The London encyclopaedia, or, Universal dictionary of science, art, literature, and practical mechanics, by the orig. ed. of the Encyclopaedia metropolitana [T. Curtis]., Part 1, Volume 17
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Page 16 - I then did use the person of your father ; The image of his power lay then in me : And in the administration of his law, While I was busy for the commonwealth, Your highness pleased to forget my place.
Page 334 - nation of that complexion, nor even an individual, eminent either in action or speculation. No ingenious manufactures amongst them, no arts, no sciences. On the other hand, the most rude and barbarous of the whites, such as the ancient Germans, the present Tartars, have still something eminent about them, in their valor, form of government, or some other
Page 334 - For contemplation he and valor formed ; For softness she and sweet attractive grace. The cranium is very capacious, the area of the face bears to its area but a proportion of one to four, and projects little or not at all at the lower parts: the intellectual faculties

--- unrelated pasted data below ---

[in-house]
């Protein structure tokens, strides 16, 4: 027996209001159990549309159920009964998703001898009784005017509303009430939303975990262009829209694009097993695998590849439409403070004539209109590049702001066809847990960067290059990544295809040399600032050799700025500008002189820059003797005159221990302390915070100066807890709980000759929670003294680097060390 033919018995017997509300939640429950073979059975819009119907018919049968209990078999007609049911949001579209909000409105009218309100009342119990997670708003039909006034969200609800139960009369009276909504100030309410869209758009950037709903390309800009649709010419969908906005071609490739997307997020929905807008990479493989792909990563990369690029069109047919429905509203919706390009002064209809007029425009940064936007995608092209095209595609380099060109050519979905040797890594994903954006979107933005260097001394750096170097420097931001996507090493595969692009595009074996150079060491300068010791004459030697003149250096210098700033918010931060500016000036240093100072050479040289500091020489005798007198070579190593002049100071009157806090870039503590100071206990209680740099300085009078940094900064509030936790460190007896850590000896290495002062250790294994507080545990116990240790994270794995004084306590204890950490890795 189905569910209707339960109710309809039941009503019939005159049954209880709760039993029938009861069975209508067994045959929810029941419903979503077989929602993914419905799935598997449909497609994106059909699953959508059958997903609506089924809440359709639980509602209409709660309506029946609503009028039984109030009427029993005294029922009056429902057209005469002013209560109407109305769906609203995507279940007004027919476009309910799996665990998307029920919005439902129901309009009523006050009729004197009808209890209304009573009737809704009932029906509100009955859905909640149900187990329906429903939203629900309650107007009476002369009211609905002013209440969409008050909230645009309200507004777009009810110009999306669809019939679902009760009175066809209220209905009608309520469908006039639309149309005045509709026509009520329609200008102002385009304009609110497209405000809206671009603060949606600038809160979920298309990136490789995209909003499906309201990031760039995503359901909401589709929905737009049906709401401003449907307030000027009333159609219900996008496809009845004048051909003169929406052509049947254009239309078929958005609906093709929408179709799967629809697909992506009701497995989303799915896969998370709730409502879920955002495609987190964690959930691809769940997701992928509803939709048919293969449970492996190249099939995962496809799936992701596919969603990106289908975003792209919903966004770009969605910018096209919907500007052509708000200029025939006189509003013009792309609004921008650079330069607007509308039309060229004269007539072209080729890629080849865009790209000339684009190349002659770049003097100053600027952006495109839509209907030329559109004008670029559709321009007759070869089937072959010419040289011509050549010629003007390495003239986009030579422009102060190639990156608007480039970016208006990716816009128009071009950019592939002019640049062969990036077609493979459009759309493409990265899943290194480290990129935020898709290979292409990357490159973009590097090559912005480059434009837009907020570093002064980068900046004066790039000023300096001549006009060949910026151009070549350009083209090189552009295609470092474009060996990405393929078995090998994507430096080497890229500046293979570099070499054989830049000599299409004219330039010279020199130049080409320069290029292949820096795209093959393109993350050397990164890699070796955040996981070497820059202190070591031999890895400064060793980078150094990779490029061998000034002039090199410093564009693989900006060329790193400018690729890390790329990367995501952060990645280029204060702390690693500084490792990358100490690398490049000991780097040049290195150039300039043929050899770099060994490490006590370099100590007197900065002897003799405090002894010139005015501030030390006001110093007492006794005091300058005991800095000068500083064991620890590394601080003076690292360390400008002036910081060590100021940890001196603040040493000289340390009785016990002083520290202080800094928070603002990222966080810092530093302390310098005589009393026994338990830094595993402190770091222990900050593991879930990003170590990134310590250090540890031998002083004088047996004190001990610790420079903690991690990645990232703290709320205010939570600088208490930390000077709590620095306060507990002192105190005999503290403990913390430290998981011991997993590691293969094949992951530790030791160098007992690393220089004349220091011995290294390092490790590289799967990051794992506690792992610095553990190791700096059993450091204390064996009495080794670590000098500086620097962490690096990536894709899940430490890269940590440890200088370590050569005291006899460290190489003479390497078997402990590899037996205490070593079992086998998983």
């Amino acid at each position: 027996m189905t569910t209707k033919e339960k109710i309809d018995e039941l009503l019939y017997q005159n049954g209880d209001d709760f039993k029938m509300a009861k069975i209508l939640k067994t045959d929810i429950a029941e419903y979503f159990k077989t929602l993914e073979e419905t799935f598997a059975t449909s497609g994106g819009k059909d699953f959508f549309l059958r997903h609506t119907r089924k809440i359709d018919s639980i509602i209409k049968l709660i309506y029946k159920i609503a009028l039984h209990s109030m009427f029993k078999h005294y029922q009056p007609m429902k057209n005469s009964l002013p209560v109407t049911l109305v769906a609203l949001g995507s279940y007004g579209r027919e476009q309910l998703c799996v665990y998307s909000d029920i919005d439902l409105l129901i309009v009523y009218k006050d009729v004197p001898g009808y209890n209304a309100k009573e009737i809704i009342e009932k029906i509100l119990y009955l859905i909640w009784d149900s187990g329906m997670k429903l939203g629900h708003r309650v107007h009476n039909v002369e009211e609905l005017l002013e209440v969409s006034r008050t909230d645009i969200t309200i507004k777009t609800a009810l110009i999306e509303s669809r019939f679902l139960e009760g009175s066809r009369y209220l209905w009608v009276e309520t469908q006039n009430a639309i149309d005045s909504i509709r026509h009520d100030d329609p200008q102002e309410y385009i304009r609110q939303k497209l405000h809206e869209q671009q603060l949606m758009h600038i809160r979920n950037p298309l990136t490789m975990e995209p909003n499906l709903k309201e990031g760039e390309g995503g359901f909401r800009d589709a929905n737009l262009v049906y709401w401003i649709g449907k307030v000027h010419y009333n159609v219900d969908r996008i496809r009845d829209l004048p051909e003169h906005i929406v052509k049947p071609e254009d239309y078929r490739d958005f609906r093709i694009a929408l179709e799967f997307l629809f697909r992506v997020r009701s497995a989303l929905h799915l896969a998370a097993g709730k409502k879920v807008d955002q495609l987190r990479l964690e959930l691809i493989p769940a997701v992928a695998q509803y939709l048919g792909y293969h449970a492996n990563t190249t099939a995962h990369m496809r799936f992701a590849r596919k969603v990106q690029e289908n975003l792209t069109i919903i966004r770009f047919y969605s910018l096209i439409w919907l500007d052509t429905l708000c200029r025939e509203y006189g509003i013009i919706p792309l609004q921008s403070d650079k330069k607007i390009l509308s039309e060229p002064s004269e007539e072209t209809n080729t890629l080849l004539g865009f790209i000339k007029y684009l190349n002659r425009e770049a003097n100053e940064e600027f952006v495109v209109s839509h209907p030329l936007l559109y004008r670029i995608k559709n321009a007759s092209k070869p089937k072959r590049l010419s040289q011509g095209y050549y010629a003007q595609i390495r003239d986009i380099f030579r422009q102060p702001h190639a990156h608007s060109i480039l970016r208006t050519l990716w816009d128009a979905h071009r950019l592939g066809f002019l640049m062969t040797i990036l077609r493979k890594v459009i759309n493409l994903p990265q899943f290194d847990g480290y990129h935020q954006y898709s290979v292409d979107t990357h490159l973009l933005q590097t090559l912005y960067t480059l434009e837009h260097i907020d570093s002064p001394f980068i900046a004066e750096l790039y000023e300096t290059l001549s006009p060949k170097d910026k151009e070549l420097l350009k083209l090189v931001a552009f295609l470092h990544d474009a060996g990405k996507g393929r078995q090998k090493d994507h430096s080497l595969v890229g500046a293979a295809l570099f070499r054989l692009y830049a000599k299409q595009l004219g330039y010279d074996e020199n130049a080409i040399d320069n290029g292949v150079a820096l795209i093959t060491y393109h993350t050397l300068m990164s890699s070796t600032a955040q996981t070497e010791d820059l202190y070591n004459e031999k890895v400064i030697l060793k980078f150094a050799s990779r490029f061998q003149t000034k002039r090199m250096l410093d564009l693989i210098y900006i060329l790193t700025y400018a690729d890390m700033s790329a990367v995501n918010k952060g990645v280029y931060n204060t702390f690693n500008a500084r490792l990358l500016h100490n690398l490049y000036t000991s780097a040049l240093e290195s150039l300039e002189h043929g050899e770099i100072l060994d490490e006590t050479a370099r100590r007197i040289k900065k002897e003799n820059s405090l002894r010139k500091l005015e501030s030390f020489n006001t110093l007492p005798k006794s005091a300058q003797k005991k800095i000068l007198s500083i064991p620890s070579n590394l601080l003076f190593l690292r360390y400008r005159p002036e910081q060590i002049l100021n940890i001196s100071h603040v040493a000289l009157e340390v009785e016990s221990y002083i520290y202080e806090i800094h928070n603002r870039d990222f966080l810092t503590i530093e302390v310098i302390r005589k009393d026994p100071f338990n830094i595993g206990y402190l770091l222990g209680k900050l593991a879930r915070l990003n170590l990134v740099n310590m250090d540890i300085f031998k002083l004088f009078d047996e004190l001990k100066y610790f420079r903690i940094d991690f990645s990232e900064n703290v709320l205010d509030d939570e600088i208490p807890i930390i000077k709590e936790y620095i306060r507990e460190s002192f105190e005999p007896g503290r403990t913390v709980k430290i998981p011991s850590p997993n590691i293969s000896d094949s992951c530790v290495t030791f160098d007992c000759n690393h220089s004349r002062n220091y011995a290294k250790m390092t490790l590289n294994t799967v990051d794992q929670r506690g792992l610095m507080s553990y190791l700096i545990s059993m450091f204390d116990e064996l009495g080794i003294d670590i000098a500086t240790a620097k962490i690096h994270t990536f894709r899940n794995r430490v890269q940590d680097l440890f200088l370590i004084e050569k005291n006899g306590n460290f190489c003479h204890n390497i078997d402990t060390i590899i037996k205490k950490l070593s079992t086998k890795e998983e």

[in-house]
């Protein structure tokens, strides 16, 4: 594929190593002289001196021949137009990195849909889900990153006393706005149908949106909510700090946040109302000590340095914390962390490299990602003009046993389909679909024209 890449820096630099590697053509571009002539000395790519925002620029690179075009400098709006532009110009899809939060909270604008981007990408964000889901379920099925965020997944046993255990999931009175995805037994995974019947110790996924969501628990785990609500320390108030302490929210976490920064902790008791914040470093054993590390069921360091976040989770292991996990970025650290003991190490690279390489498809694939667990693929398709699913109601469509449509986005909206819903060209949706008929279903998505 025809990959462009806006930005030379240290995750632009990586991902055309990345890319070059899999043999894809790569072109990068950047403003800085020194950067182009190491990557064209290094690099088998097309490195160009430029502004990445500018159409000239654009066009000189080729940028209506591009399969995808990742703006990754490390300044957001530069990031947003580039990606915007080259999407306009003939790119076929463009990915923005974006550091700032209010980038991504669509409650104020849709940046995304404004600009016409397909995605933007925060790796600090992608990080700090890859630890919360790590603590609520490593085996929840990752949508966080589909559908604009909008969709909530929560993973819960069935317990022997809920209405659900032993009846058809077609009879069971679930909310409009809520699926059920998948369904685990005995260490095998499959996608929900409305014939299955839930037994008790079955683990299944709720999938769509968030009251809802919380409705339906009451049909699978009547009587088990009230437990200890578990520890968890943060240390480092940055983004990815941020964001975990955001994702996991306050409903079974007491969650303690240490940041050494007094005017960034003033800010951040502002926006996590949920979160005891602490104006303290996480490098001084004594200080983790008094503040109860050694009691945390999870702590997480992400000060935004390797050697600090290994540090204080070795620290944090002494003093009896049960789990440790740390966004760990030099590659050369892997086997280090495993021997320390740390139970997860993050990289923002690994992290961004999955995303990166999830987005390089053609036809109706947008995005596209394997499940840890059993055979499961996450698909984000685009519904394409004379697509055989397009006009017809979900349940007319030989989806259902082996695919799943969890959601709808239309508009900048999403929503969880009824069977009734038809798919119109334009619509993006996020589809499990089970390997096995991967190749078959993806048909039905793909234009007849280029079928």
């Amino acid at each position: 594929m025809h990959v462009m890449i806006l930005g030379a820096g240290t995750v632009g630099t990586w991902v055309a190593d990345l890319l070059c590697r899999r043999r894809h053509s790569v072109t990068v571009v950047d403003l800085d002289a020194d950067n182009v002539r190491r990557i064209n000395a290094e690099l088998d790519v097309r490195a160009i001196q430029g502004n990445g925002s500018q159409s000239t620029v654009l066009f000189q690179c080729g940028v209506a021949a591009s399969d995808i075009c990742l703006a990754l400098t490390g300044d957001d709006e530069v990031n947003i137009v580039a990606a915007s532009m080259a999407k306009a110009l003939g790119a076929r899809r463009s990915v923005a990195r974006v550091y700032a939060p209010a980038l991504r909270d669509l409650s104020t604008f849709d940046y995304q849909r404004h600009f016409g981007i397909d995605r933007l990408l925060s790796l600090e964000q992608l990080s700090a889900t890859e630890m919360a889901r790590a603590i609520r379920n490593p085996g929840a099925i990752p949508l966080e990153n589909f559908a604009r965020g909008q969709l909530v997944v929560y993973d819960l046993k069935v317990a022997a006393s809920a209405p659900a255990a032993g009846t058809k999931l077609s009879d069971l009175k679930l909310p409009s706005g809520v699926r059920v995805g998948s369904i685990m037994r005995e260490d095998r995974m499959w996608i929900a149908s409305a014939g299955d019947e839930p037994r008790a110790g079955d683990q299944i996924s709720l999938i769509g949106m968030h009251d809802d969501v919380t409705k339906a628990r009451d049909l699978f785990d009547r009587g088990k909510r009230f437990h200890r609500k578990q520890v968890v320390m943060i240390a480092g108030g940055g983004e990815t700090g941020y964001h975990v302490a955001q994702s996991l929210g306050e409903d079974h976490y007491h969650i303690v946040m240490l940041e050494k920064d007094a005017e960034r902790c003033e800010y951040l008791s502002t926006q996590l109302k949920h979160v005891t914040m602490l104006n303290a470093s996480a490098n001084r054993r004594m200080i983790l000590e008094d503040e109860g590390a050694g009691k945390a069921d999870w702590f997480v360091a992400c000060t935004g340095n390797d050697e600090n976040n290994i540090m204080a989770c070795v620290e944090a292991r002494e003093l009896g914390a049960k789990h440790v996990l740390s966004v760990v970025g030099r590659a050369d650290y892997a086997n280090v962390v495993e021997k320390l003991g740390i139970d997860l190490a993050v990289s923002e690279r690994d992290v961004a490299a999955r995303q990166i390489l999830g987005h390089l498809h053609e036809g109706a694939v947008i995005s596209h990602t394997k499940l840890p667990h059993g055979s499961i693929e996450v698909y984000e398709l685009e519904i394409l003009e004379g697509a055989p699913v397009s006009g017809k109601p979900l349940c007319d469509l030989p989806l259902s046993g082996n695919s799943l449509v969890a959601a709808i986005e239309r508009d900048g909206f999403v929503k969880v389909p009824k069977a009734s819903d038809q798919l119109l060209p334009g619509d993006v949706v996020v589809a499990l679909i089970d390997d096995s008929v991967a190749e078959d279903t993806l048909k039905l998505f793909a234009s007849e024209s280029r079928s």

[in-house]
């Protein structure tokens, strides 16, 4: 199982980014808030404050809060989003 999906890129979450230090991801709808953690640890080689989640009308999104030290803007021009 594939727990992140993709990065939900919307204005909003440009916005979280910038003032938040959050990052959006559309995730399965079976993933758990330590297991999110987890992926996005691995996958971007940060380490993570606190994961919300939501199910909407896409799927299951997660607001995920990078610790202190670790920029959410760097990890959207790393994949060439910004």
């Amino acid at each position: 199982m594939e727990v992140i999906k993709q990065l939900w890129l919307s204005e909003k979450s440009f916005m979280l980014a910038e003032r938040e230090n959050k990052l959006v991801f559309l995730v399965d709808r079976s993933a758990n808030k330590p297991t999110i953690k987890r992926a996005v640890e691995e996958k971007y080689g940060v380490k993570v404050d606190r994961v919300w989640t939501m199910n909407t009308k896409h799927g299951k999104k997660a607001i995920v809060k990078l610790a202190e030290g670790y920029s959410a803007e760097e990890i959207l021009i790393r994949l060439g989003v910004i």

Page 17 - A person is a thinking intelligent being, that has reason and reflection, and can consider itself as itself, the same thinking thing in different times and places. Locke.
Page 17 - It is hard to personate and act a part long ; for, where truth is not at the bottom, nature will always be endeavouring to return, and will peep out and betray herself one time or other. Tillotson.
Page 46 - If then his providence Out of our evil seek to bring forth good, Our labour must be to pervert that end, And out of good still to
Page 76 - To fifty chosen sylphs, of special note, We trust the important charge, the petticoat ; Oft have we known that sevenfold fence to fail, Though stiff with hoops, and armed with ribs of whale.
Page 166 - Not so the pheasant on his charms presumes, Though he too has a glory in his plumes. He, christian-like, retreats with modest mien To the close copse, or far sequestered green, And shines without desiring to be seen.
Page 5 - If, after all, you think it a disgrace, That Edward's miss thus perks it in your face ; To see a piece of failing flesh and blood, In all the rest so impudently good ; Faith, let the modest matrons of the town Come here in crouds, and stare the strumpet down.